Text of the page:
The Gender Pension Gap: An Empirical Study from Denmark

Astrid Huess Hedlund & Celine Barrett Strand Thomsen

Student thesis: Master thesis


This thesis studies an otherwise scarcely studied, but increasingly relevant, topic of pensions. Specifically, the purpose of this master’s thesis is to investigate the gender pension gap in Denmark based on Danish administrative data on the full population. The contribution of this paper is twofold in an academic perspective. Firstly, using linear regression analysis, it examines which explanatory factors are relevant in determining the gender pension gap to obtain a well-specified model. Secondly, an Oaxaca-Blinder decomposition is applied, which is commonly used in wage studies, but scarcely seen in pension studies in Denmark. The decomposition attributes part of the Danish gender pension gap to differences in observable characteristics, and part to an unexplained effect, which is referred to as discrimination. The main finding of this thesis is that the significant gender pension gap in Denmark can in large be attributed to discrimination. It was found that marital status and educational level are significant determinants of the unexplained component. Especially, married females increase the unexplained gender pension gap, which could be driven by unobservable explanations, such as cultural and gender norms. Highly educated females also receive less pension income than what they should in a non-discriminatory setting, enlarging the gender pension gap. In addition, it was found that Danish females on average are overrepresented in many characteristics. Females dominate industrial sectors relating to administration and service, while males dominate managerial sectors, which in part can explain why there are gender differences in pension income in Denmark. Yet, whether the gender pension gap in Denmark is due to actual discrimination or other unexplained effects, such as life choices and the design of the Danish pension system, is difficult to establish, and it is likely that both have some degree of influence.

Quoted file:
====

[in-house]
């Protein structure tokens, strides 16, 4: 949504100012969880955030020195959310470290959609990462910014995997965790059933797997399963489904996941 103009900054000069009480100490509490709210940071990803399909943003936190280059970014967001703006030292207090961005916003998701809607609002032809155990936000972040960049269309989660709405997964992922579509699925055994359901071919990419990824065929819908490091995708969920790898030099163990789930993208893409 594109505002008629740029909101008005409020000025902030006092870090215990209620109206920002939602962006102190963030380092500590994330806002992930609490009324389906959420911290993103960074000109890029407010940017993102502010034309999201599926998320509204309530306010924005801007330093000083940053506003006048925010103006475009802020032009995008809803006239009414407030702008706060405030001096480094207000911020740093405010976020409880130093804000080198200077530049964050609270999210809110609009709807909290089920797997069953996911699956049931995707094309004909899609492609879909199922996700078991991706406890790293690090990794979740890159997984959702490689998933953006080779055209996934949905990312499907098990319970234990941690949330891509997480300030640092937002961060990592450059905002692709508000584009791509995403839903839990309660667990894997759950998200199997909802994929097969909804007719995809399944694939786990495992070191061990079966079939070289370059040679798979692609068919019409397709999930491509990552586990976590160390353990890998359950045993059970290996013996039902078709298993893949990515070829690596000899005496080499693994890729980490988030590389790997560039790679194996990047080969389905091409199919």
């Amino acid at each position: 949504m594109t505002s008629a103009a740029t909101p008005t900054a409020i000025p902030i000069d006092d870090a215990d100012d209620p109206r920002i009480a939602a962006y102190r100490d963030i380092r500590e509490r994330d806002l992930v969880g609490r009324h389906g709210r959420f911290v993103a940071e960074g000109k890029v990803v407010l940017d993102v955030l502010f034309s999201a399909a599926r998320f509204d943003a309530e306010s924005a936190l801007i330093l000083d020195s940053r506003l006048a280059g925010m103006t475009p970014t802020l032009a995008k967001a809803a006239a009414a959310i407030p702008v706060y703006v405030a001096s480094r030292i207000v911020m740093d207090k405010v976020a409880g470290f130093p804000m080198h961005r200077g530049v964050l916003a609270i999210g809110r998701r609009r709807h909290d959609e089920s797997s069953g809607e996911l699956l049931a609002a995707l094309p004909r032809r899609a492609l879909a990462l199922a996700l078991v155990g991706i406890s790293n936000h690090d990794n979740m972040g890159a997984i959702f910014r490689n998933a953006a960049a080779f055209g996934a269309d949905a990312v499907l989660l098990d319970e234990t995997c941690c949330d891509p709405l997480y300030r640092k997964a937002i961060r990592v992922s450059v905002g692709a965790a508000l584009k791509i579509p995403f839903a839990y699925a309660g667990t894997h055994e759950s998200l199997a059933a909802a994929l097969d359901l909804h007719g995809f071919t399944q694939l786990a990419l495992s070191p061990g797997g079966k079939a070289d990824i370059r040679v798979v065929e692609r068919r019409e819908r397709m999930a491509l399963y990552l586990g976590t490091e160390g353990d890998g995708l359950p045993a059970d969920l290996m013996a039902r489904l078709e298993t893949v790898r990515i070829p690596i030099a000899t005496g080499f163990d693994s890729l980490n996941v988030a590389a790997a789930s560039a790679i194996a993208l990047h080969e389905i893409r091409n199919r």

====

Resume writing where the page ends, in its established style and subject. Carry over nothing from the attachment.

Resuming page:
EducationsMSc in Applied Economics and Finance, (Graduate Programme) Final Thesis
Publication date2021
Number of pages134
SupervisorsKatja Mann